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Colts’ homegrown product Foerster reflects on developmental gains

 

At the beginning of the season, Tyson Foerster set out to score 20 goals and earn 30 assists.

Upon heading into his sophomore stint with the Barrie Colts, he decided he’d aim to double his rookie outcome of 10 goals and 13 helpers, channeling the best piece of advice he’s received: “Never give up. On the puck, on your dreams.”

A self-described “shoot first” player with a strong playmaking ability, the 18-year-old winger prides himself on being able to play a multitude of positions; doing anything for the team.

He boasts his shot as a key component of his multi-faceted game; a quick release that doesn’t allow much reaction time from the defenders or goaltender. He can jump on the power play last minute, he can bring the puck in tight, he can block shots or excel on the penalty kill. You might compare his game to that of the Washington Capitals’ T.J. Oshie, in that you may not notice him as the quickest skater on the ice, but you’ll see that he covers many aspects of the game.

The 2020 NHL Draft hopeful, who kisses his stick at the conclusion of the national anthem every game, has adopted more than just a new ritual this year. He’s stronger, improving on his skating, and has been playing with a wealth of newfound confidence. It’s no wonder he blew past his 50-point goal.

“People didn’t expect me to play the way I’ve been playing,” he told Sportsnet’s Sam Cosentino last month.

Over 62 appearances, Foerster leads a young Colts lineup with 80 points to his name; 36 goals and 44 assists. Holding down fifth place in the Eastern Conference, it’s been an up and down road for the team, littered with inconsistent wins and losing streaks, a coaching change, and the absence of Dale Hawerchuk in his battle with stomach cancer.

Foerster’s assumed a leadership role that has continued to broaden, especially following the departure of Carolina Hurricanes first rounder Ryan Suzuki, a deadline capture by the Saginaw Spirit, and former captain Jason Willms, who headed to London within the same time frame.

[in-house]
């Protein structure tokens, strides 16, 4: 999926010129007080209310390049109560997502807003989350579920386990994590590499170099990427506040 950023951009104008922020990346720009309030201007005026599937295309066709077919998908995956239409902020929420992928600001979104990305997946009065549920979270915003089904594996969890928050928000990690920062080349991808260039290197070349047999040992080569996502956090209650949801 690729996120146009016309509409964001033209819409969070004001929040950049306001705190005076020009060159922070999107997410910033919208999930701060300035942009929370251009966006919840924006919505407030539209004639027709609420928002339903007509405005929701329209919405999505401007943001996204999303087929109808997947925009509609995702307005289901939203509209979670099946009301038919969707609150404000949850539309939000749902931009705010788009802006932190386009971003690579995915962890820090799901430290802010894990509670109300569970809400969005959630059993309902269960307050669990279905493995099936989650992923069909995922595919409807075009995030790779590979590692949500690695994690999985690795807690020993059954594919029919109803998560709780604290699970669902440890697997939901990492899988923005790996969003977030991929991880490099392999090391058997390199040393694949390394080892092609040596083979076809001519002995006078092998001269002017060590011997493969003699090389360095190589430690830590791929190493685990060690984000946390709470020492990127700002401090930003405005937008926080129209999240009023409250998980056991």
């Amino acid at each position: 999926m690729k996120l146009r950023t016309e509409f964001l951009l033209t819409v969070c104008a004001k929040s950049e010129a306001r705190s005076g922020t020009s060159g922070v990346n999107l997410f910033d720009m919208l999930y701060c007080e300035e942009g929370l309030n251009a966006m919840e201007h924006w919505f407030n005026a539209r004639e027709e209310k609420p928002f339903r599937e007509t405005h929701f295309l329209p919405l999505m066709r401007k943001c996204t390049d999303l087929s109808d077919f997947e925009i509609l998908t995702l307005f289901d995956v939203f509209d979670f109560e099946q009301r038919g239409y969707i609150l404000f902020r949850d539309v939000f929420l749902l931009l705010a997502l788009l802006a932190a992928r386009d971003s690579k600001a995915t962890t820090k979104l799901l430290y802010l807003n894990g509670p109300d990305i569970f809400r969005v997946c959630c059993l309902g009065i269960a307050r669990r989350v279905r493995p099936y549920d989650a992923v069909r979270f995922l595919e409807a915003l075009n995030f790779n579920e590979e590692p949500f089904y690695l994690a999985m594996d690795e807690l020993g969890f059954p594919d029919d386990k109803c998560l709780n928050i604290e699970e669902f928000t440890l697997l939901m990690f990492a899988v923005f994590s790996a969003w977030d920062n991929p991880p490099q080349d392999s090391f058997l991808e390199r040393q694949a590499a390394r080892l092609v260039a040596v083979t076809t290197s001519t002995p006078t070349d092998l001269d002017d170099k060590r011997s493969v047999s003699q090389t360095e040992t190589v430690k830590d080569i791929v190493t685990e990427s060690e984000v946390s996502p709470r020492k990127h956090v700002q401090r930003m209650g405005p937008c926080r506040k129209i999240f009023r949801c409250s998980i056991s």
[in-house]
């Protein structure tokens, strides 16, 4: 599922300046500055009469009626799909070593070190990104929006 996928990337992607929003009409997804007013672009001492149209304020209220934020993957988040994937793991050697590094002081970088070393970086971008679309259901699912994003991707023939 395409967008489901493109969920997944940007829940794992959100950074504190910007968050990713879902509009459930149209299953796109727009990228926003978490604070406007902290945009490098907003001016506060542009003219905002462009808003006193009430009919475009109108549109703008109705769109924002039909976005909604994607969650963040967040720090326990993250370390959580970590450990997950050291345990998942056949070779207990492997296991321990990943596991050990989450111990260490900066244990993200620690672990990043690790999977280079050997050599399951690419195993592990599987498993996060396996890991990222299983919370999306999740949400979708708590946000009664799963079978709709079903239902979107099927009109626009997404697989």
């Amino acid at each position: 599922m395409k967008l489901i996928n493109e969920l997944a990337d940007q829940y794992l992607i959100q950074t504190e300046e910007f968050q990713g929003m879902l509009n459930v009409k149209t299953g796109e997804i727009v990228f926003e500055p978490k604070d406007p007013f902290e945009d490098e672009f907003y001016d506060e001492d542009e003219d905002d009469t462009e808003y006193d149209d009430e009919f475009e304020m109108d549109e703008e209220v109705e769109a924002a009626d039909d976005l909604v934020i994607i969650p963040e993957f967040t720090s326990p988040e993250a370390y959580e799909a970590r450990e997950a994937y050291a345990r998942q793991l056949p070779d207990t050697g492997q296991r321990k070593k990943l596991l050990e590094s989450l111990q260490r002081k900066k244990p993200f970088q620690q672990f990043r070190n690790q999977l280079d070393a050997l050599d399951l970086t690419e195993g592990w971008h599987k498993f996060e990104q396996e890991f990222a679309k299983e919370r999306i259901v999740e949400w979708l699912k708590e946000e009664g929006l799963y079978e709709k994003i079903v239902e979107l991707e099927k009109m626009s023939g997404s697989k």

Losing leaders is part of the game – as Foerster puts it, they’re in the past now – but he holds onto the lessons he’s learned along the way in cultivating his own role as a leader. Heading into the 2020 Kubota CHL/NHL Top Prospects Game in mid-January, Foerster remembered the advice Suzuki gave him, having taken part in the event the season prior.

“He told me I’m not going to be playing as much as I do in Barrie. He said you’re just going to have to go out there before shifts and you’re just going to have to work as hard as you can at it,” Foerster recalls. “Be bagged every time you come off.”

The advice paid off.

Foerster scored back-to-back goals as part of a three-point effort to guide Team White to a 5-3 victory at the Top Prospects Game, with that glowing confidence on full display. He was named Player of the Game and received praise from Director of NHL Central Scouting Dan Marr, who commented on how he unquestionably elevated his game.

He did it in front of a sold out crowd that included 46 of his friends and family members, although playing in front of a slew of his own fans is something he’s used to. It comes as a perk of staying out in the city where he saw out his minor hockey career; only 30 minutes away from his hometown of Alliston.

Foerster spent two years with the Barrie Colts AAA system before hearing the Colts call his name in the third round of the 2018 OHL Priority Selection.

“I was just sitting on the couch watching [the draft] on my phone with my dad and we were like ‘oh my god, I’m staying in Barrie,” he remembers.

It’s also a perk his teammates will occasionally bug him about.

“The boys kind of chirp me for it,” he said. “It’s like ‘how many tickets do you have?’”

Leading the charge in Barrie may have not have been the primary objective, but between his dominant season atop the Colts scoring campaign and his commanding Top Prospects performance, Foerster’s development has been accelerating at a swift pace.

Now, looking ahead, there’s really only one goal, and it’s a simple one: get drafted by an NHL team.

“I think whoever says they don’t look at the rankings is lying,” he said. “You obviously check the rankings to see where you’re at, but you just have to focus on your own game and try to get better.”

And in tandem with his growing confidence and developing game, he has high hopes for the future of his team.

“We’re really young right now, one of the youngest teams in the league,” said Foerster. “I think we’re going to be really good in a couple years and be able to go for a Memorial Cup.”

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